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WGSF Television
           Newark, Ohio
                 1963 - 1976

Public Broadcasting Television Station WGSF operated in Newark, Ohio, from 1963 to 1970 as Channel 28, and then as Channel 31 until it ceased operation in 1976.

 The First Day of Broadcasting

The first day of television broadcasting in Newark, Ohio, began at 2:30 PM on Monday, March 18, 1963.
WGSF Chief Engineer Robert Brooks was at the controls of the transmitter on Horn’s Hill. Brooks was the station’s first paid employee, and kept  a hand-written program log, which has the note: “First test programming started this day,” and initialed RRB. 
To the best of my knowledge, Robert Brooks was the first paid employee of WGSF.
      He worked during the construction phase of the station, and operated the station during the  broadcast schedule from March 18, 1963, through the summer of 1964,
     I met him only briefly: He came into the station to pick up his FCC license while Dana Cox was showing me the facility.
   Leland Hubbell

  Bob Brooks
Borrowed Camera
      It was a requirement of the Federal Communications Commission (FCC) rules, as well as legal authorization between the stations and their licensees - The Ohio State University and the Newark City Schools - that an agreement be made to engage in the rebroadcast of programs from WOSU-TV, Channel 34, The Ohio State University station. This agreement to rebroadcast their signal was renewed periodically until WGSF operation ceased in 1976.
The 2:30 PM program was titled “Achievement,” followed by “French II,” “News Reel Album,” and a program from “The Christophers.” The stations broadcast programming oriented toward children in the block from 4:30 until 6:00 PM.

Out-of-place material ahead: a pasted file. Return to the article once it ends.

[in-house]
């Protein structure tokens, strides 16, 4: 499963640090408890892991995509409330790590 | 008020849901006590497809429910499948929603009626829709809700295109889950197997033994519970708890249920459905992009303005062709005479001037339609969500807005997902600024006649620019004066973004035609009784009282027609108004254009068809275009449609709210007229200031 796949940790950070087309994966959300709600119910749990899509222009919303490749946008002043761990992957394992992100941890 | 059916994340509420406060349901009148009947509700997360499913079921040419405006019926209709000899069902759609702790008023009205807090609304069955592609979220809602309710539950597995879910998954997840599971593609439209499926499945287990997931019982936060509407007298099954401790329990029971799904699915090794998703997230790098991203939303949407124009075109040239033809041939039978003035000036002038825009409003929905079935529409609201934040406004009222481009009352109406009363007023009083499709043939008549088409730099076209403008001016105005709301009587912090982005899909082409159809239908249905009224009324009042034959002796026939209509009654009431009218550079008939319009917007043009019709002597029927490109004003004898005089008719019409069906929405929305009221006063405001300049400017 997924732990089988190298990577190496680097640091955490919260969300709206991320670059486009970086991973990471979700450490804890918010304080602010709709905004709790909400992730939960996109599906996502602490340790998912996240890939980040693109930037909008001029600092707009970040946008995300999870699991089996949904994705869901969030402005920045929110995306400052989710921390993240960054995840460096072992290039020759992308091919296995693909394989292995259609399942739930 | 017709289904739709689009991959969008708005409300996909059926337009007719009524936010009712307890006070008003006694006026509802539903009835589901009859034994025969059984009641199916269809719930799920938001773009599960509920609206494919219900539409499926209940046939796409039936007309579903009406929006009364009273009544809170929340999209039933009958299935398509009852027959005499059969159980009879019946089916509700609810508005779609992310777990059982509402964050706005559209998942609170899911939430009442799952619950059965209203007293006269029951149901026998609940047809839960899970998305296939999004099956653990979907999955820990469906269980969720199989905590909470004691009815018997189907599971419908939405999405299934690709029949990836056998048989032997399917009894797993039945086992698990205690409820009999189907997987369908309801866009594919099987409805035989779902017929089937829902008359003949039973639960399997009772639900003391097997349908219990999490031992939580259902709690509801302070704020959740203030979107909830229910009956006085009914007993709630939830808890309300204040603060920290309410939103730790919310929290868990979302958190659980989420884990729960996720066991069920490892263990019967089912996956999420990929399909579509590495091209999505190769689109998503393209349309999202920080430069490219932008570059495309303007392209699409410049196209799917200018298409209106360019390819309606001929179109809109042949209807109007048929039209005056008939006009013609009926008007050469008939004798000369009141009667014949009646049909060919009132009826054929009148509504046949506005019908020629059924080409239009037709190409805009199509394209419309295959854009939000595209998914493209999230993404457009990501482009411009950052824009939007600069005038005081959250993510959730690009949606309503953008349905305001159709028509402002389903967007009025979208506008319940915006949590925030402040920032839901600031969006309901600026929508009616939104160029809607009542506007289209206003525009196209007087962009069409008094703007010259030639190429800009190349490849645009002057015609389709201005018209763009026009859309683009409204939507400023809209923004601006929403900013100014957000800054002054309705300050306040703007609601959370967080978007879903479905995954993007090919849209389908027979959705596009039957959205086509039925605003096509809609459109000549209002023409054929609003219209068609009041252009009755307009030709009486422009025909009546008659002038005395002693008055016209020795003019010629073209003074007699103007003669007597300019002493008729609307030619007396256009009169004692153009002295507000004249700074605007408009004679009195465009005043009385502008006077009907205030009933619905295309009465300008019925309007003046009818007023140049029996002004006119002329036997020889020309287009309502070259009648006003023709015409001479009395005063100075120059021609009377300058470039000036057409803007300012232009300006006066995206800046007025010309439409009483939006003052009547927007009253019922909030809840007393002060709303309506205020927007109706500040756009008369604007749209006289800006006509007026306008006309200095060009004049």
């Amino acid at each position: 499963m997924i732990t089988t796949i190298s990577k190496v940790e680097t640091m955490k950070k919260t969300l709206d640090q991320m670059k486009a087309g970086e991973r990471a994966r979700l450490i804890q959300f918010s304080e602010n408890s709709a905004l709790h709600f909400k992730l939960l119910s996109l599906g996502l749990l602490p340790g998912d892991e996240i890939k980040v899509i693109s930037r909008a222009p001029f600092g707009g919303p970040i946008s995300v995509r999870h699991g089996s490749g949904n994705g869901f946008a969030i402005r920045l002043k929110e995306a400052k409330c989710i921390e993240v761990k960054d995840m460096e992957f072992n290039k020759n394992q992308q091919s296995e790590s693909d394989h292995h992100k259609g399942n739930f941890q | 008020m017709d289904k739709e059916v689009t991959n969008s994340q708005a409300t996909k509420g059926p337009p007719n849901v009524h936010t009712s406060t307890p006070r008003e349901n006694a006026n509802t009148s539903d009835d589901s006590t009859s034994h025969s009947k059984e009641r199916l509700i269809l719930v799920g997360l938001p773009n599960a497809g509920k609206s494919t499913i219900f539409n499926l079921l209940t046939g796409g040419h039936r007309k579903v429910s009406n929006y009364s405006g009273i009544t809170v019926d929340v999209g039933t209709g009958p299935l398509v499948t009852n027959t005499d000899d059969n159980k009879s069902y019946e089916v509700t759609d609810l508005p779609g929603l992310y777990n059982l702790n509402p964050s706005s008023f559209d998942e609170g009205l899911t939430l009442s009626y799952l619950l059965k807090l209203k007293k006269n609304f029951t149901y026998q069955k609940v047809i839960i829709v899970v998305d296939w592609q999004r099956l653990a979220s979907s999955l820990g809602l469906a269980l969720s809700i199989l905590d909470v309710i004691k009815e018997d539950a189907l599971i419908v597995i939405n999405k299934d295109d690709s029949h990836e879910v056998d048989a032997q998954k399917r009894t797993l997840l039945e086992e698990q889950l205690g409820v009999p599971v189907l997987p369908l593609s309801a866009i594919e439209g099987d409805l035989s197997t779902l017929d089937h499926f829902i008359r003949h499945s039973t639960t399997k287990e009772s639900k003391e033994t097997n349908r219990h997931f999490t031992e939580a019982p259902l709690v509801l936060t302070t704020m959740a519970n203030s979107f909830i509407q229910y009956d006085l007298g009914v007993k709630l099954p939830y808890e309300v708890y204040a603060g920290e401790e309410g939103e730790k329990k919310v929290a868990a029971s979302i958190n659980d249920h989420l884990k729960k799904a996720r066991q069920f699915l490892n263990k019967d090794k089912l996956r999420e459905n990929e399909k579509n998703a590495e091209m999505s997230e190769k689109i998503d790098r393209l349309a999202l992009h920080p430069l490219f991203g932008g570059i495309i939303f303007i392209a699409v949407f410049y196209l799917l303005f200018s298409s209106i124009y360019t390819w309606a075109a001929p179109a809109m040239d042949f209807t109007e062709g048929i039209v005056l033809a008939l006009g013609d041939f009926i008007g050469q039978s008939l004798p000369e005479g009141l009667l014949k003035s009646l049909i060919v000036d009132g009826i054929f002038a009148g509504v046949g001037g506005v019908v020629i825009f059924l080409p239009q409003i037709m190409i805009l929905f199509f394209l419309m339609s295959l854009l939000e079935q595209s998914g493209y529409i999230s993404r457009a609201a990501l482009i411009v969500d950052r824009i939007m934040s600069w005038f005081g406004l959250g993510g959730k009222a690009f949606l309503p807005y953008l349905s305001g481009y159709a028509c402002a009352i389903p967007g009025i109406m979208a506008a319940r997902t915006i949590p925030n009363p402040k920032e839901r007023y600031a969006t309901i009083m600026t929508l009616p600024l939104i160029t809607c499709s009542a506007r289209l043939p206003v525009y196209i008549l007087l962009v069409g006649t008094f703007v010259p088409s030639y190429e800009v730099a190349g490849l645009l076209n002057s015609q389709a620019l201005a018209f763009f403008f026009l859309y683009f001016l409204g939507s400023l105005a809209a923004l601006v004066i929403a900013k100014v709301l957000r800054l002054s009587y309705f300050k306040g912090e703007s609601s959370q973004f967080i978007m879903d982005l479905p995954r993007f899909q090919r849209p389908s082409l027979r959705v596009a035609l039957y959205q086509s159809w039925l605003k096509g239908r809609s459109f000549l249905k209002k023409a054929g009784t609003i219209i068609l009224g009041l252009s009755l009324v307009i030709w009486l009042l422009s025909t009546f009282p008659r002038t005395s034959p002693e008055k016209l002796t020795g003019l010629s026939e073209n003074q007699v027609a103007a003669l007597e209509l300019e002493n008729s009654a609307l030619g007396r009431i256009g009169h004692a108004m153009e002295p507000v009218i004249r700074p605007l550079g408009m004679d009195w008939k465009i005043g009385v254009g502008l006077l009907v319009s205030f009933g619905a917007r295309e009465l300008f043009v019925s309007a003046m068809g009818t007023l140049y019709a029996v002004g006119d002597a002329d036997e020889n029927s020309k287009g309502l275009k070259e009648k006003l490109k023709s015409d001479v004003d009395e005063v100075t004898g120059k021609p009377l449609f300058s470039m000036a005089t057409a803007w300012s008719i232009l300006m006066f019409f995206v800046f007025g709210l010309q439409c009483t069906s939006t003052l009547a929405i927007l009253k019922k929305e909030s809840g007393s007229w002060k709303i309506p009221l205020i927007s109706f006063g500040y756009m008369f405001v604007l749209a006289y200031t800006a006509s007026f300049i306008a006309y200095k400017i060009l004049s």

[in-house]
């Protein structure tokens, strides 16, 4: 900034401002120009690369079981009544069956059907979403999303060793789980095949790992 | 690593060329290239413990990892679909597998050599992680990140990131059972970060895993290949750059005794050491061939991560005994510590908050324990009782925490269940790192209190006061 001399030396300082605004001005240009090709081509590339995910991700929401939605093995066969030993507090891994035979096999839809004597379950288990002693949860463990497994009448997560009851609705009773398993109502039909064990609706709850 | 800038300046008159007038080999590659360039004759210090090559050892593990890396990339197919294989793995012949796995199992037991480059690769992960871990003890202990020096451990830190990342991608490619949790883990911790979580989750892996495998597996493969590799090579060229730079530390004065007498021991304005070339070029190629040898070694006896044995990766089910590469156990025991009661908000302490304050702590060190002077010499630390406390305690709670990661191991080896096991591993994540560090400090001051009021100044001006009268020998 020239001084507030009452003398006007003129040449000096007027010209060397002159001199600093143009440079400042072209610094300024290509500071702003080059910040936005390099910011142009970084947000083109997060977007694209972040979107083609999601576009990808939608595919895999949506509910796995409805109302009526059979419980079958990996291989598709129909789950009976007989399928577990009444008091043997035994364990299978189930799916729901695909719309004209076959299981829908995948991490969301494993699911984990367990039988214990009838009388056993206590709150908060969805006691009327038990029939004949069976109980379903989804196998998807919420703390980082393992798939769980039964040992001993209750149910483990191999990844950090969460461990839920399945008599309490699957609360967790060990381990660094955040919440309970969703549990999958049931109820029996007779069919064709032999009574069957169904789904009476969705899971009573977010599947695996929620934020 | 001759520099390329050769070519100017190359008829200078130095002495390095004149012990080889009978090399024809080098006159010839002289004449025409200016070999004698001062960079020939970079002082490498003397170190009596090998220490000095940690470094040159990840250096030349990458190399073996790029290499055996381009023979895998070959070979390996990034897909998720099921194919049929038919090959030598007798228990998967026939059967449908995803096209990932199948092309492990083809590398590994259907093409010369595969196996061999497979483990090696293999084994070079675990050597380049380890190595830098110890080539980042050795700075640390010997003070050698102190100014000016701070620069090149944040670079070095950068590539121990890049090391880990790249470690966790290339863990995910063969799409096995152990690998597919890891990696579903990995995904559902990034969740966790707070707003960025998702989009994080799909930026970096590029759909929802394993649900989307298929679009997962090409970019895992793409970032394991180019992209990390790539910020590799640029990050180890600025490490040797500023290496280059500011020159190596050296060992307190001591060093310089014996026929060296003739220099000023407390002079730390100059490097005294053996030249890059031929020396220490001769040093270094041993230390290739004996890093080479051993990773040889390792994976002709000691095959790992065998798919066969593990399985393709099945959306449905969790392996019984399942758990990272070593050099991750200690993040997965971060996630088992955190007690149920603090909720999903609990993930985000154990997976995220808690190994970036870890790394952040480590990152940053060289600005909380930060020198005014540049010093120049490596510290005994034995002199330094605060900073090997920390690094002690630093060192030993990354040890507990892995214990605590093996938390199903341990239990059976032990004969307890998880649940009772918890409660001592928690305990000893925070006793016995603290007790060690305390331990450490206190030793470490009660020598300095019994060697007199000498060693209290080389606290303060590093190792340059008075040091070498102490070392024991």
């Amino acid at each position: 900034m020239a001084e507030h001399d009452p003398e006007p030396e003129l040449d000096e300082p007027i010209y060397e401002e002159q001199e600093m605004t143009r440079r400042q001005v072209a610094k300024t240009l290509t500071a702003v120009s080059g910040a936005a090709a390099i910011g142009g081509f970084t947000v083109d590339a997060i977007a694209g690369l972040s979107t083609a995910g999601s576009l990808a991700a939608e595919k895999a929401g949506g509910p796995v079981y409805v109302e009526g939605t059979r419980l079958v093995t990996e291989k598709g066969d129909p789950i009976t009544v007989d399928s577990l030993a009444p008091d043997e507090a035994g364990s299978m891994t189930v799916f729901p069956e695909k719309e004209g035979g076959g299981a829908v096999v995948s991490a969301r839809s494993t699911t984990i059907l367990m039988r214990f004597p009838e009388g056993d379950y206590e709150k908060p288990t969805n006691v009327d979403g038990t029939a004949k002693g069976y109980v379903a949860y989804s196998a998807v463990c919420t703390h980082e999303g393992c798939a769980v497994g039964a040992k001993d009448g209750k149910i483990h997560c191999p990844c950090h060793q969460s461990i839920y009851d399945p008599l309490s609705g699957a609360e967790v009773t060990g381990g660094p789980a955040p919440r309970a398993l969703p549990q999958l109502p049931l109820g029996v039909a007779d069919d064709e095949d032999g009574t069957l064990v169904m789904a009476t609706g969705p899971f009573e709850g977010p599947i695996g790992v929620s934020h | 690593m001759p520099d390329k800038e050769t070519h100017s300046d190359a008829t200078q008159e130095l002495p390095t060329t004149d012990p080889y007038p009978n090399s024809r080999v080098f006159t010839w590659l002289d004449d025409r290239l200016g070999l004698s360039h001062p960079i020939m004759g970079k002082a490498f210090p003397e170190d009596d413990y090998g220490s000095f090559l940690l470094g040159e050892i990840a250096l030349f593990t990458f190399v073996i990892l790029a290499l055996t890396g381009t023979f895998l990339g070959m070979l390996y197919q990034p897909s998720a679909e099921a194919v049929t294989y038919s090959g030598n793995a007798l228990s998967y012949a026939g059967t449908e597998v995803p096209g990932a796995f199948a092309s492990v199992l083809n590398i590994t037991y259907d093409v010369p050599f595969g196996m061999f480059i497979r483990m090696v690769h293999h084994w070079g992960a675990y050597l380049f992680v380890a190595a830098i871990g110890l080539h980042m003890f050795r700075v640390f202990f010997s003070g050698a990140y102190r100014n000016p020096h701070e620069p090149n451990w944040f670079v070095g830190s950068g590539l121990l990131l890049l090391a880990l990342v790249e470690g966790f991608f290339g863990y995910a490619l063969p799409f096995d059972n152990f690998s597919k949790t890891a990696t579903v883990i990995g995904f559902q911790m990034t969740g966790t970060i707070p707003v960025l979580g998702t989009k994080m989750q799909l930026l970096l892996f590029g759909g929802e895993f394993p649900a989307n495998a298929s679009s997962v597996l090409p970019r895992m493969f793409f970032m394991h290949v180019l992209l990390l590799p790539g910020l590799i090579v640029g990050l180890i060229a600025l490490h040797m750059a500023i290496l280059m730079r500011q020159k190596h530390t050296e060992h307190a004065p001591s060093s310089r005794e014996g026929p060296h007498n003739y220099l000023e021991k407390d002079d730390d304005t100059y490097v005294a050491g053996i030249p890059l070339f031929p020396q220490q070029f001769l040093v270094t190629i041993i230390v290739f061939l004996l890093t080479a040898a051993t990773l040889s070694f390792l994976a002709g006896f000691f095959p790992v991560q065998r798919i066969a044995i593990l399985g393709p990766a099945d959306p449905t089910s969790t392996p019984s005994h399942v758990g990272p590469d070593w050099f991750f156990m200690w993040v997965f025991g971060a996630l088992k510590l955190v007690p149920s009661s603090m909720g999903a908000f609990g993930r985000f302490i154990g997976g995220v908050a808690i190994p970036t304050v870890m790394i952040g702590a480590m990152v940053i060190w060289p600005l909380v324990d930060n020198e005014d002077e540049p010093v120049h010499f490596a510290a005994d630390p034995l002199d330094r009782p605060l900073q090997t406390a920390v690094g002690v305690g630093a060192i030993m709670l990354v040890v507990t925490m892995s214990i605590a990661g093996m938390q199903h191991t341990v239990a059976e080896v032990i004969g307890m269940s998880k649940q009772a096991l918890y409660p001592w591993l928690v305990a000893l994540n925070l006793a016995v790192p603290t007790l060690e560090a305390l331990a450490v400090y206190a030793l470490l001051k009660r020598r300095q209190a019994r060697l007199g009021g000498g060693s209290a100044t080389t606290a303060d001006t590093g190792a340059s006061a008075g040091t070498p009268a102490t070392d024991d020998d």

At 7:00 PM, the first locally originated program was broadcast on WGSF, Channel 28. The program log lists this half-hour broadcast as “Panel Show - Dr. Southard.”  Dr. Thomas Southard was Superintendent of the Newark City Schools, and had championed the building of the WGSF station.

     Programs were interspersed by a station identification, which consisted on a picture of the WGSF call letters televised by a television camera in the studio.  The program log does not indicate that an aural (voice) announcement was made. Control Panel

    The transmitter control console had a row of switches to select the source of the sound and picture.  There were only two options - WOSU-TV, Channel 34 in Columbus, and LOCAL origination at WGSF. 
     The WOSU-TV signals on channel 34 were picked up “OFF AIR” by an antenna located about half-way up the WGSF tower, DEMODULATED by a special receiver in the control room, and the audio and video (sound and picture) signals selected and sent to the transmitter by one position of the control switches. The selection of sound and picture were separate, so the sound from WOSU-TV could be turned off and no sound broadcast locally during the Columbus station’s identification.
The videcon television camera shown in this photo was borrowed from Educational TV station WGTE-TV in Toledo.
The first locally originated broadcasts used the single television camera and a microphone in the studio.

There was no interconnected network , such as PBS, in 1963. National programming was supplied by National Educational Television (NET) headquartered in New York. Members of NET were supplied video tapes of programs, along with promotional materials, such as scripts, slides, and print advertising. The local stations would obtain the program tapes by mail, broadcast them on their own tape playback machines, and return them to the NET tape center in Ann Arbor, Michigan. The advent of the WGSF station presented a problem in that the station could not participate at the full membership level; WGSF had no video tape machine of any kind. In fact, WGSF never did acquire a  broadcast standard video tape machine, although WGSF was included in the PBS interconnection via a microwave system in the 1970’s.

There were a lot of behind the scene maneuverings, and NET finally made a special category for WGSF, authorizing them to broadcast NET programs OFF-AIR from WOSU-TV. They  also became eligible to receive promotional materials and other membership benefits from NET.